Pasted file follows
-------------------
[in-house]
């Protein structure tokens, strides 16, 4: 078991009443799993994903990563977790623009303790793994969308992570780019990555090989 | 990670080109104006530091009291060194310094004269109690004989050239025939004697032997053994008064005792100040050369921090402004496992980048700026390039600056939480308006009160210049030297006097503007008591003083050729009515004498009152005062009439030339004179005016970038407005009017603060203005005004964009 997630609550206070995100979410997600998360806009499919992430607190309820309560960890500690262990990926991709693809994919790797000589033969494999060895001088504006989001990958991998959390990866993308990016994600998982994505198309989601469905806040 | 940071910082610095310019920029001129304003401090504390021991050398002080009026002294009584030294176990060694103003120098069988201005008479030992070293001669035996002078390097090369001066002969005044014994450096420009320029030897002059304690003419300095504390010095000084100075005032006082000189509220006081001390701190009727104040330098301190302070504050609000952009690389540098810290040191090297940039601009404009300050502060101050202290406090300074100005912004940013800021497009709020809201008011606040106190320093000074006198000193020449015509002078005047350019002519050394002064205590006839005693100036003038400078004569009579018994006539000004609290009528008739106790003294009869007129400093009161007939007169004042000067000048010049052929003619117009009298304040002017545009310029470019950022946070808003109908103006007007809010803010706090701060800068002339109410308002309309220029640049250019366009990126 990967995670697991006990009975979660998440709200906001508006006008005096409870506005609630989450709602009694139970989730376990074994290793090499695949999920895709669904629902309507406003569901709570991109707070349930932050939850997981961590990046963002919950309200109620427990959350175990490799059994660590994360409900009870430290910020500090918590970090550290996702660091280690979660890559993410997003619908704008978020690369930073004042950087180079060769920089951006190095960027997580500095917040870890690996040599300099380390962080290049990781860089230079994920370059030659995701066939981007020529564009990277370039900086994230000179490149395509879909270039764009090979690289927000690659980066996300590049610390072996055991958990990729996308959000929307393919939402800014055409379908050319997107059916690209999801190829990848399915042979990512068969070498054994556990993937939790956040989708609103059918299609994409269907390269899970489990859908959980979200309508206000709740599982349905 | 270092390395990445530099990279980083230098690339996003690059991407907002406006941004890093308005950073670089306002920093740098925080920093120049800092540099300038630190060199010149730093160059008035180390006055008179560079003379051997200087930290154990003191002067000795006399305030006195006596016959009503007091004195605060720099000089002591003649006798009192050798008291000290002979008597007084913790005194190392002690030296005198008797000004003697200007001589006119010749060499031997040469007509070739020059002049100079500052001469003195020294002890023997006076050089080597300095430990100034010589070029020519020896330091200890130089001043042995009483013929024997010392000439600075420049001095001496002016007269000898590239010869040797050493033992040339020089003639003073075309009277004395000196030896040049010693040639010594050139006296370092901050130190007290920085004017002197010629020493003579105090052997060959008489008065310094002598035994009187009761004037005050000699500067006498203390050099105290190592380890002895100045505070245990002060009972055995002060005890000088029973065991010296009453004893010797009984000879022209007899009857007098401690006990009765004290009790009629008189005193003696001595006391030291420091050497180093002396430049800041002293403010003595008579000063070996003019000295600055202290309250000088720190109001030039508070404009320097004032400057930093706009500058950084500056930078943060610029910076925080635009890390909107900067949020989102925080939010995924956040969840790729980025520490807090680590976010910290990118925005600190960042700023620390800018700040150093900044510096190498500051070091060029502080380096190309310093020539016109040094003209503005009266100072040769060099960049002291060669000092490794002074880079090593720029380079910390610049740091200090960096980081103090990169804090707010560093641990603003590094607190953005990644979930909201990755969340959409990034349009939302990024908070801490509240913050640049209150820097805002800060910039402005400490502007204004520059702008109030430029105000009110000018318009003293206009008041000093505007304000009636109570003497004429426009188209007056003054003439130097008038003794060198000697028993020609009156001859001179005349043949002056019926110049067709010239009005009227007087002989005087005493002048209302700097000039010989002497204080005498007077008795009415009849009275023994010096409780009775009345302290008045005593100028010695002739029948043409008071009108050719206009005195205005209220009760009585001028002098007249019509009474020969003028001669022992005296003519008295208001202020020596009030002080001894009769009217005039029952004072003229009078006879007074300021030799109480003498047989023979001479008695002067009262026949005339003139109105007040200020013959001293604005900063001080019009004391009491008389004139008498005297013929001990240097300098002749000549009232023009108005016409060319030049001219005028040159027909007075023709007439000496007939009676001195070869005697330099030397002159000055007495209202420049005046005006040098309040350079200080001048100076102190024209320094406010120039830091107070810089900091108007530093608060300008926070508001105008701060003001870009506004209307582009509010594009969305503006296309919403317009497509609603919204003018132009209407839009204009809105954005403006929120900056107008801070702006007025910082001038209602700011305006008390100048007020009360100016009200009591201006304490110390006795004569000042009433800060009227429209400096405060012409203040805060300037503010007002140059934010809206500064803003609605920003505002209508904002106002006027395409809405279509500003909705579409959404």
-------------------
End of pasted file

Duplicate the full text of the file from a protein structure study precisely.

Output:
[in-house]
């Protein structure tokens, strides 16, 4: 078991009443799993994903990563977790623009303790793994969308992570780019990555090989 | 990670080109104006530091009291060194310094004269109690004989050239025939004697032997053994008064005792100040050369921090402004496992980048700026390039600056939480308006009160210049030297006097503007008591003083050729009515004498009152005062009439030339004179005016970038407005009017603060203005005004964009 997630609550206070995100979410997600998360806009499919992430607190309820309560960890500690262990990926991709693809994919790797000589033969494999060895001088504006989001990958991998959390990866993308990016994600998982994505198309989601469905806040 | 940071910082610095310019920029001129304003401090504390021991050398002080009026002294009584030294176990060694103003120098069988201005008479030992070293001669035996002078390097090369001066002969005044014994450096420009320029030897002059304690003419300095504390010095000084100075005032006082000189509220006081001390701190009727104040330098301190302070504050609000952009690389540098810290040191090297940039601009404009300050502060101050202290406090300074100005912004940013800021497009709020809201008011606040106190320093000074006198000193020449015509002078005047350019002519050394002064205590006839005693100036003038400078004569009579018994006539000004609290009528008739106790003294009869007129400093009161007939007169004042000067000048010049052929003619117009009298304040002017545009310029470019950022946070808003109908103006007007809010803010706090701060800068002339109410308002309309220029640049250019366009990126 990967995670697991006990009975979660998440709200906001508006006008005096409870506005609630989450709602009694139970989730376990074994290793090499695949999920895709669904629902309507406003569901709570991109707070349930932050939850997981961590990046963002919950309200109620427990959350175990490799059994660590994360409900009870430290910020500090918590970090550290996702660091280690979660890559993410997003619908704008978020690369930073004042950087180079060769920089951006190095960027997580500095917040870890690996040599300099380390962080290049990781860089230079994920370059030659995701066939981007020529564009990277370039900086994230000179490149395509879909270039764009090979690289927000690659980066996300590049610390072996055991958990990729996308959000929307393919939402800014055409379908050319997107059916690209999801190829990848399915042979990512068969070498054994556990993937939790956040989708609103059918299609994409269907390269899970489990859908959980979200309508206000709740599982349905 | 270092390395990445530099990279980083230098690339996003690059991407907002406006941004890093308005950073670089306002920093740098925080920093120049800092540099300038630190060199010149730093160059008035180390006055008179560079003379051997200087930290154990003191002067000795006399305030006195006596016959009503007091004195605060720099000089002591003649006798009192050798008291000290002979008597007084913790005194190392002690030296005198008797000004003697200007001589006119010749060499031997040469007509070739020059002049100079500052001469003195020294002890023997006076050089080597300095430990100034010589070029020519020896330091200890130089001043042995009483013929024997010392000439600075420049001095001496002016007269000898590239010869040797050493033992040339020089003639003073075309009277004395000196030896040049010693040639010594050139006296370092901050130190007290920085004017002197010629020493003579105090052997060959008489008065310094002598035994009187009761004037005050000699500067006498203390050099105290190592380890002895100045505070245990002060009972055995002060005890000088029973065991010296009453004893010797009984000879022209007899009857007098401690006990009765004290009790009629008189005193003696001595006391030291420091050497180093002396430049800041002293403010003595008579000063070996003019000295600055202290309250000088720190109001030039508070404009320097004032400057930093706009500058950084500056930078943060610029910076925080635009890390909107900067949020989102925080939010995924956040969840790729980025520490807090680590976010910290990118925005600190960042700023620390800018700040150093900044510096190498500051070091060029502080380096190309310093020539016109040094003209503005009266100072040769060099960049002291060669000092490794002074880079090593720029380079910390610049740091200090960096980081103090990169804090707010560093641990603003590094607190953005990644979930909201990755969340959409990034349009939302990024908070801490509240913050640049209150820097805002800060910039402005400490502007204004520059702008109030430029105000009110000018318009003293206009008041000093505007304000009636109570003497004429426009188209007056003054003439130097008038003794060198000697028993020609009156001859001179005349043949002056019926110049067709010239009005009227007087002989005087005493002048209302700097000039010989002497204080005498007077008795009415009849009275023994010096409780009775009345302290008045005593100028010695002739029948043409008071009108050719206009005195205005209220009760009585001028002098007249019509009474020969003028001669022992005296003519008295208001202020020596009030002080001894009769009217005039029952004072003229009078006879007074300021030799109480003498047989023979001479008695002067009262026949005339003139109105007040200020013959001293604005900063001080019009004391009491008389004139008498005297013929001990240097300098002749000549009232023009108005016409060319030049001219005028040159027909007075023709007439000496007939009676001195070869005697330099030397002159000055007495209202420049005046005006040098309040350079200080001048100076102190024209320094406010120039830091107070810089900091108007530093608060300008926070508001105008701060003001870009506004209307582009509010594009969305503006296309919403317009497509609603919204003018132009209407839009204009809105954005403006929120900056107008801070702006007025910082001038209602700011305006008390100048007020009360100016009200009591201006304490110390006795004569000042009433800060009227429209400096405060012409203040805060300037503010007002140059934010809206500064803003609605920003505002209508904002106002006027395409809405279509500003909705579409959404």